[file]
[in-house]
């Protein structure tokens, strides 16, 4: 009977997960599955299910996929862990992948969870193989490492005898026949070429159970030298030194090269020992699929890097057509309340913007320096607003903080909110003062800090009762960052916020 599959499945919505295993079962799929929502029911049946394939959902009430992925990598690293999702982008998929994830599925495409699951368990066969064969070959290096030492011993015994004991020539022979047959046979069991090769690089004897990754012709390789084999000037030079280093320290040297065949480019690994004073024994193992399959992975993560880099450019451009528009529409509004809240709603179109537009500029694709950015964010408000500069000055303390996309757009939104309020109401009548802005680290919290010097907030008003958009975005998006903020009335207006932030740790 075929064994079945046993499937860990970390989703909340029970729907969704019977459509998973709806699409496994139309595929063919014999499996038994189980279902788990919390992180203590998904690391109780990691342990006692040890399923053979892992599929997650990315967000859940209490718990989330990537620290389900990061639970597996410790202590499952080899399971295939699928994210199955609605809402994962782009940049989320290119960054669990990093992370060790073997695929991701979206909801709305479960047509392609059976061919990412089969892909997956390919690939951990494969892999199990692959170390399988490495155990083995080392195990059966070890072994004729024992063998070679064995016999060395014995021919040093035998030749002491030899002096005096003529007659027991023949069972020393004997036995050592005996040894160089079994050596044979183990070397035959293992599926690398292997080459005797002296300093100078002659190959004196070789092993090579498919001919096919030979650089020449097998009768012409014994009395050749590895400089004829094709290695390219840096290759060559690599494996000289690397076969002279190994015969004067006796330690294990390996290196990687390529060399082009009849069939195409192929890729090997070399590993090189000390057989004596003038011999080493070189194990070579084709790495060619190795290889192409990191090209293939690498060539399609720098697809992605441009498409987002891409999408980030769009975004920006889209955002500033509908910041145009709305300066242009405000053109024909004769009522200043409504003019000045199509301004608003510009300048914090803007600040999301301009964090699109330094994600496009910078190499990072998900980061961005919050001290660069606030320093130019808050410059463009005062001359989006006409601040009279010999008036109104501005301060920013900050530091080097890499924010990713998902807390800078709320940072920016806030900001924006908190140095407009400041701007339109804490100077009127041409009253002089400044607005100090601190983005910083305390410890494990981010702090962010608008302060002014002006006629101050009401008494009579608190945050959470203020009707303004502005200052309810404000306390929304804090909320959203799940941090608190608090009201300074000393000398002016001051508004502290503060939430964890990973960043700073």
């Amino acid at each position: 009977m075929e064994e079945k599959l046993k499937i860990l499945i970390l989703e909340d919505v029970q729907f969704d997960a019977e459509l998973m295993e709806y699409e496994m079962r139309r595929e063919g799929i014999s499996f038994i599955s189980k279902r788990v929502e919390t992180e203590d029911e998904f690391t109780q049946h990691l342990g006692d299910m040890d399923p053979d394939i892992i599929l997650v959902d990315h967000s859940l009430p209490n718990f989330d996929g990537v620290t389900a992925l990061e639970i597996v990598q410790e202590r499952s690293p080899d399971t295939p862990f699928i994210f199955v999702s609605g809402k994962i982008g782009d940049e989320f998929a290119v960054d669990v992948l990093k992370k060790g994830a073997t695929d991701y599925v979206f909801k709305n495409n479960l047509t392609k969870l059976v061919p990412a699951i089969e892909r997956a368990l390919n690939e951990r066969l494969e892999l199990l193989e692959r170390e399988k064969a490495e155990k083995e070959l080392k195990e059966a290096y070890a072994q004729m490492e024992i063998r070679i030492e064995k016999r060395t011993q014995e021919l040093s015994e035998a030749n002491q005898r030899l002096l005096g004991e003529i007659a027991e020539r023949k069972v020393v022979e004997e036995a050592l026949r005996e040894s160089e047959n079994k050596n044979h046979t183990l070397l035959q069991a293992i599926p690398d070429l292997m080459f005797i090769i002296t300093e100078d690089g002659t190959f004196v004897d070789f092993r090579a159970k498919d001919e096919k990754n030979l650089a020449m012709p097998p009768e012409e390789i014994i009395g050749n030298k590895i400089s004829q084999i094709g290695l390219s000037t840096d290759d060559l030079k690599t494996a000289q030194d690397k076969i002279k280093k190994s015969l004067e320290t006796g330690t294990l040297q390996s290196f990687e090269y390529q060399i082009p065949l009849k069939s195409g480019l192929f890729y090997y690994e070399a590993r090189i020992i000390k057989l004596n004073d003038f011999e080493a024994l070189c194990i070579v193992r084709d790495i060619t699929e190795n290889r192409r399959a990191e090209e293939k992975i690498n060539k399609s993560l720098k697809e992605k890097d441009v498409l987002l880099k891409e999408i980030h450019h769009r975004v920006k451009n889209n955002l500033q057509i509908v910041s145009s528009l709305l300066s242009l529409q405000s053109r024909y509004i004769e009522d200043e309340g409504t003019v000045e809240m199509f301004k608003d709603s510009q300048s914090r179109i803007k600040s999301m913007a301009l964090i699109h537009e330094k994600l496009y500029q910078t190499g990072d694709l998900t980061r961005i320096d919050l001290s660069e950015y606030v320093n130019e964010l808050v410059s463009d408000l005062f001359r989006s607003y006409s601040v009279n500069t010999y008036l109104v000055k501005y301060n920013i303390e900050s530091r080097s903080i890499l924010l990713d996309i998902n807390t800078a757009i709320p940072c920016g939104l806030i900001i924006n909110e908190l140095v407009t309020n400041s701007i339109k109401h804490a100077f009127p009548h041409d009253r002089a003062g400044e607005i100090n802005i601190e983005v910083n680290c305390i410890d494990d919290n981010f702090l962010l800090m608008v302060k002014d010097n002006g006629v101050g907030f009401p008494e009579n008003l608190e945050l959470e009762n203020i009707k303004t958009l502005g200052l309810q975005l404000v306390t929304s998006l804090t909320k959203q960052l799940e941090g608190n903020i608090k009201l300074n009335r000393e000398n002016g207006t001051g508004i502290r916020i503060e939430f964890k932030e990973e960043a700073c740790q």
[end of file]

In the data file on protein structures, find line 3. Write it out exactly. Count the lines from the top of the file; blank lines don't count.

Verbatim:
């Amino acid at each position: 009977m075929e064994e079945k599959l046993k499937i860990l499945i970390l989703e909340d919505v029970q729907f969704d997960a019977e459509l998973m295993e709806y699409e496994m079962r139309r595929e063919g799929i014999s499996f038994i599955s189980k279902r788990v929502e919390t992180e203590d029911e998904f690391t109780q049946h990691l342990g006692d299910m040890d399923p053979d394939i892992i599929l997650v959902d990315h967000s859940l009430p209490n718990f989330d996929g990537v620290t389900a992925l990061e639970i597996v990598q410790e202590r499952s690293p080899d399971t295939p862990f699928i994210f199955v999702s609605g809402k994962i982008g782009d940049e989320f998929a290119v960054d669990v992948l990093k992370k060790g994830a073997t695929d991701y599925v979206f909801k709305n495409n479960l047509t392609k969870l059976v061919p990412a699951i089969e892909r997956a368990l390919n690939e951990r066969l494969e892999l199990l193989e692959r170390e399988k064969a490495e155990k083995e070959l080392k195990e059966a290096y070890a072994q004729m490492e024992i063998r070679i030492e064995k016999r060395t011993q014995e021919l040093s015994e035998a030749n002491q005898r030899l002096l005096g004991e003529i007659a027991e020539r023949k069972v020393v022979e004997e036995a050592l026949r005996e040894s160089e047959n079994k050596n044979h046979t183990l070397l035959q069991a293992i599926p690398d070429l292997m080459f005797i090769i002296t300093e100078d690089g002659t190959f004196v004897d070789f092993r090579a159970k498919d001919e096919k990754n030979l650089a020449m012709p097998p009768e012409e390789i014994i009395g050749n030298k590895i400089s004829q084999i094709g290695l390219s000037t840096d290759d060559l030079k690599t494996a000289q030194d690397k076969i002279k280093k190994s015969l004067e320290t006796g330690t294990l040297q390996s290196f990687e090269y390529q060399i082009p065949l009849k069939s195409g480019l192929f890729y090997y690994e070399a590993r090189i020992i000390k057989l004596n004073d003038f011999e080493a024994l070189c194990i070579v193992r084709d790495i060619t699929e190795n290889r192409r399959a990191e090209e293939k992975i690498n060539k399609s993560l720098k697809e992605k890097d441009v498409l987002l880099k891409e999408i980030h450019h769009r975004v920006k451009n889209n955002l500033q057509i509908v910041s145009s528009l709305l300066s242009l529409q405000s053109r024909y509004i004769e009522d200043e309340g409504t003019v000045e809240m199509f301004k608003d709603s510009q300048s914090r179109i803007k600040s999301m913007a301009l964090i699109h537009e330094k994600l496009y500029q910078t190499g990072d694709l998900t980061r961005i320096d919050l001290s660069e950015y606030v320093n130019e964010l808050v410059s463009d408000l005062f001359r989006s607003y006409s601040v009279n500069t010999y008036l109104v000055k501005y301060n920013i303390e900050s530091r080097s903080i890499l924010l990713d996309i998902n807390t800078a757009i709320p940072c920016g939104l806030i900001i924006n909110e908190l140095v407009t309020n400041s701007i339109k109401h804490a100077f009127p009548h041409d009253r002089a003062g400044e607005i100090n802005i601190e983005v910083n680290c305390i410890d494990d919290n981010f702090l962010l800090m608008v302060k002014d010097n002006g006629v101050g907030f009401p008494e009579n008003l608190e945050l959470e009762n203020i009707k303004t958009l502005g200052l309810q975005l404000v306390t929304s998006l804090t909320k959203q960052l799940e941090g608190n903020i608090k009201l300074n009335r000393e000398n002016g207006t001051g508004i502290r916020i503060e939430f964890k932030e990973e960043a700073c740790q």